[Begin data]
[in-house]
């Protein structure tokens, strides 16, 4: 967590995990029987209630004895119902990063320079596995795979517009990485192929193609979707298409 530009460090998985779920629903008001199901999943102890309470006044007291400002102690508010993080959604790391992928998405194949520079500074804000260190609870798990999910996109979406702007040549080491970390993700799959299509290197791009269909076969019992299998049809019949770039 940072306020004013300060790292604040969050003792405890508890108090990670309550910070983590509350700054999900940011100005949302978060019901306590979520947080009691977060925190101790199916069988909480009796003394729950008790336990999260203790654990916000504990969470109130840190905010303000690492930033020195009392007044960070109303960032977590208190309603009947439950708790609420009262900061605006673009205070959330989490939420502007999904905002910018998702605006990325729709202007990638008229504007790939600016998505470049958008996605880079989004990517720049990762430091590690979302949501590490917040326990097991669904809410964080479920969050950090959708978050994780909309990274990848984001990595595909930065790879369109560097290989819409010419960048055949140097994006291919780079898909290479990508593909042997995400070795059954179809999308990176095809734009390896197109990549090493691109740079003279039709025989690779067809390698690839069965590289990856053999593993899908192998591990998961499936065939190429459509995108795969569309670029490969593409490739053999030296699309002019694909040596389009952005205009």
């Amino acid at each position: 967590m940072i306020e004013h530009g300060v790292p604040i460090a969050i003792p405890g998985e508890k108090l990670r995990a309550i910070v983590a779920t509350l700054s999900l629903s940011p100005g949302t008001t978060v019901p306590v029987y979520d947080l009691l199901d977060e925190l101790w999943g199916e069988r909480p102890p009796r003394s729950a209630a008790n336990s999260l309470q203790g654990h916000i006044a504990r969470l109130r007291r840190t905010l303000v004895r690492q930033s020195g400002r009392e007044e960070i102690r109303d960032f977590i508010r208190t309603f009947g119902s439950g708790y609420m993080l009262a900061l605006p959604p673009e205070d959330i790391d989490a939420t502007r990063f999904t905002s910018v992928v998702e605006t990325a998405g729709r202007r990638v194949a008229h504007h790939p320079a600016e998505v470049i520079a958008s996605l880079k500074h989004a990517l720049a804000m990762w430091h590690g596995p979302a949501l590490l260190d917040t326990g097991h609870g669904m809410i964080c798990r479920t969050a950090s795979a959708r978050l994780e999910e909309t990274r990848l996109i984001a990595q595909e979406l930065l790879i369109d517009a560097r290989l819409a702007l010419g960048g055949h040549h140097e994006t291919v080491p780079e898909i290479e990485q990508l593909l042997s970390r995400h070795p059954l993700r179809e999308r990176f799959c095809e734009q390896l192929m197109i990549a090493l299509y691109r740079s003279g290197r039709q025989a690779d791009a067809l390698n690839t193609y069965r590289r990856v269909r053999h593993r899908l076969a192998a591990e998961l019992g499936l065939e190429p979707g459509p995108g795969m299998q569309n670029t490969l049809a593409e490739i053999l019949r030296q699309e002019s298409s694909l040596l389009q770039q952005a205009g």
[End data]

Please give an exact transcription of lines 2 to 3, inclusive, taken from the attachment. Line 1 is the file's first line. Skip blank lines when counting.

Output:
């Protein structure tokens, strides 16, 4: 967590995990029987209630004895119902990063320079596995795979517009990485192929193609979707298409 530009460090998985779920629903008001199901999943102890309470006044007291400002102690508010993080959604790391992928998405194949520079500074804000260190609870798990999910996109979406702007040549080491970390993700799959299509290197791009269909076969019992299998049809019949770039 940072306020004013300060790292604040969050003792405890508890108090990670309550910070983590509350700054999900940011100005949302978060019901306590979520947080009691977060925190101790199916069988909480009796003394729950008790336990999260203790654990916000504990969470109130840190905010303000690492930033020195009392007044960070109303960032977590208190309603009947439950708790609420009262900061605006673009205070959330989490939420502007999904905002910018998702605006990325729709202007990638008229504007790939600016998505470049958008996605880079989004990517720049990762430091590690979302949501590490917040326990097991669904809410964080479920969050950090959708978050994780909309990274990848984001990595595909930065790879369109560097290989819409010419960048055949140097994006291919780079898909290479990508593909042997995400070795059954179809999308990176095809734009390896197109990549090493691109740079003279039709025989690779067809390698690839069965590289990856053999593993899908192998591990998961499936065939190429459509995108795969569309670029490969593409490739053999030296699309002019694909040596389009952005205009």
């Amino acid at each position: 967590m940072i306020e004013h530009g300060v790292p604040i460090a969050i003792p405890g998985e508890k108090l990670r995990a309550i910070v983590a779920t509350l700054s999900l629903s940011p100005g949302t008001t978060v019901p306590v029987y979520d947080l009691l199901d977060e925190l101790w999943g199916e069988r909480p102890p009796r003394s729950a209630a008790n336990s999260l309470q203790g654990h916000i006044a504990r969470l109130r007291r840190t905010l303000v004895r690492q930033s020195g400002r009392e007044e960070i102690r109303d960032f977590i508010r208190t309603f009947g119902s439950g708790y609420m993080l009262a900061l605006p959604p673009e205070d959330i790391d989490a939420t502007r990063f999904t905002s910018v992928v998702e605006t990325a998405g729709r202007r990638v194949a008229h504007h790939p320079a600016e998505v470049i520079a958008s996605l880079k500074h989004a990517l720049a804000m990762w430091h590690g596995p979302a949501l590490l260190d917040t326990g097991h609870g669904m809410i964080c798990r479920t969050a950090s795979a959708r978050l994780e999910e909309t990274r990848l996109i984001a990595q595909e979406l930065l790879i369109d517009a560097r290989l819409a702007l010419g960048g055949h040549h140097e994006t291919v080491p780079e898909i290479e990485q990508l593909l042997s970390r995400h070795p059954l993700r179809e999308r990176f799959c095809e734009q390896l192929m197109i990549a090493l299509y691109r740079s003279g290197r039709q025989a690779d791009a067809l390698n690839t193609y069965r590289r990856v269909r053999h593993r899908l076969a192998a591990e998961l019992g499936l065939e190429p979707g459509p995108g795969m299998q569309n670029t490969l049809a593409e490739i053999l019949r030296q699309e002019s298409s694909l040596l389009q770039q952005a205009g």